The Hypothetical – Curiosities

My Brazilian ex girlfriend used to start her ‘what if’ (hypothetical) questions with ‘E se‘ (And if) and while that’s just fine as she was speaking correctly in her own language, she would translate it into English and ask a ‘what if’ by starting with “And if…” which slightly amused me but only because I understood where she was coming from when she constructed the sentence.

Usually an example would come up while watching a movie, where she’d say “e se ele morreu?” and I would respond, “I don’t know, let’s just watch it,” because I’m annoying like that when watching a good film. In any event, the Portuguese hypothetical started to make sense as a way to get to the point, otherwise one would have to say something like “E o que aconteceria se…

On a side note, my German ex-girlfriend used to say ‘oder‘ at the end of some sentences and from my basic German, I knew that meant ‘or’, which meant in my English-speaking brain that she was speaking strangely. I started then to add ‘or’ to the end of some of my sentences in English to bother her…but I failed because she thought it was normal. Go figure! Later, I found out that the ‘oder‘ tag means ‘right?’

Brand-Name Substitutions – Curiosities

While writing the post on punctuation, I thought about how not knowing the right word sometimes can be really frustrating. One time I was trying to explain to a friend that I needed a razor (lâmina) to shave with and I had never needed that word before in Portuguese so I thought of ‘knife’ and ‘something that cuts’ and to make matters worse, I didn’t know the phrase for ‘beard’ or ‘shave’. What ended up happening was I made the motion of shaving my face and my friend said “ah, quer dizer Gillette?!” and I was thinking, “Right, of course it had to be a brand thing.”

Most of the list below will also be the same brand-name substitutions we use in English…and in the case I can’t think of any other word in English, I’ll just leave the item without their English translation. Last but not least, I’ll provide the pronunciation in Portuguese, which often makes the product unrecognizable to the foreign ear.

Band-Aid (band-aidjee)
Razor – Gillette (jeel-letch)
Copy – Xerox (shayrocks)
Aspirin – Aspirina (aspeerina)
Red Bull (hedjee buw)*

* – Thanks Jan for the comment on this brand. You’re so right!

If you can think of any others, let me know and I will add them! I realize that one could say that the list is potentionally exhaustive but I’ll try to keep it to those words which have lost their connection to the actual brand and therefore have fallen into popular usage. Also, the words that sound different than their English pronunciation will be highlighted.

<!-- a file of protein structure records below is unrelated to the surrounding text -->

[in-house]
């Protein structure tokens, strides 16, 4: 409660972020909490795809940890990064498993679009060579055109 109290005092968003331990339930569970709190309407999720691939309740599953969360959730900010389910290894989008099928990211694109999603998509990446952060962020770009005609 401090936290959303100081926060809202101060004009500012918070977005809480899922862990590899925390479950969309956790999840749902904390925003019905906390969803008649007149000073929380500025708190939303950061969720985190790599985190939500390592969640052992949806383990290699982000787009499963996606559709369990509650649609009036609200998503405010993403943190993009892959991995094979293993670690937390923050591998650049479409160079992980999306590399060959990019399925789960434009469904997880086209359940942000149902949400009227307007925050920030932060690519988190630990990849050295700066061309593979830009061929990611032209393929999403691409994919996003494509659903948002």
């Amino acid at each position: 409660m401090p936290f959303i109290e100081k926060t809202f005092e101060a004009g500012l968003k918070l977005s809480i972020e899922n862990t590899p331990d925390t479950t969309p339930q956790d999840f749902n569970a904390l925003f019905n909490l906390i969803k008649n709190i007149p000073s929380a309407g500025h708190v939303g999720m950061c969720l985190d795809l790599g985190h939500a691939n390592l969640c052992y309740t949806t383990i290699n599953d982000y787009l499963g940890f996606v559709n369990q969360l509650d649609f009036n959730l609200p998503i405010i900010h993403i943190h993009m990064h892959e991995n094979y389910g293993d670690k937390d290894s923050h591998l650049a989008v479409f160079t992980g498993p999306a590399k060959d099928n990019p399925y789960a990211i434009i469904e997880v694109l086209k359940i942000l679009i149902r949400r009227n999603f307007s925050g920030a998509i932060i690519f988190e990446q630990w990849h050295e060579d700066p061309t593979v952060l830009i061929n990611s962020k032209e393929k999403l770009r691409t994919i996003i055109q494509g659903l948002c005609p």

Does ‘vai’ derive from Italian? – Curiosities

One of my favorite tags in Italian is “dai” which the blog Dolce Vita explains in the following excerpt,

“Dai” said with an irritated tone can mean “enough” or “stop it”. It can also mean “come on” in all its many forms – impatience, encouragement and the gritted teeth of effort or tension if you’re following you favourite football team in that moment and it’s about time they scored a goal.

“Ma dai” can indicate mild suprise, incredulity or even suspicion that your interlocutor is pulling your leg. It can be a kind of “as if” or “stop having me on”. “Dai” said with a lowered tone and widened eyes will often be found in gossip and can mean “tell me more”!

 In Portuguese, ‘vai’ can be used as an informal tag on the end of a statement such as when someone says “me leva, vai!” (c’mon, take me!). Just a hypothesis based on the huge influx of Italians to Brazil during the time prior to and just after the turn of the last century.

Miguxês (Neo-Portuguese) – Curiosities

In 2007, I was in São Paulo for a month on vacation and it was right about the same time that the Museu da Língua Portuguesa (Portuguese Language Museum) opened at the Estação da Luz train station near the Sá neighborhood of São Paulo. On the second floor, which usually holds interactive exhibits, there was a timeline of the Portuguese language and it ended with a sort of Portuguese shorthand that kids use on the Internet.

However, Internet shorthand isn’t the worst of it, now there’s miguxês (and neo-miguxês), as it’s been deemed. The term comes from the miguxês-ation of the word “amigo”, which in miguxês becomes “migu”. Below, you’ll find all three levels of it, each one worse than the last. Feel free to try out the MiGuXeiToR translation tool.

Miguxês Arcaico (ICQ)
Ex. Isso eh o miguxês!

Miguxês Moderno (MSN)
Ex. Issu eh u miguxês!!

Neo-Miguxês (Orkut, Fotolog)
Ex. IXXu EH u MIGUxXxeIxXx!!!!!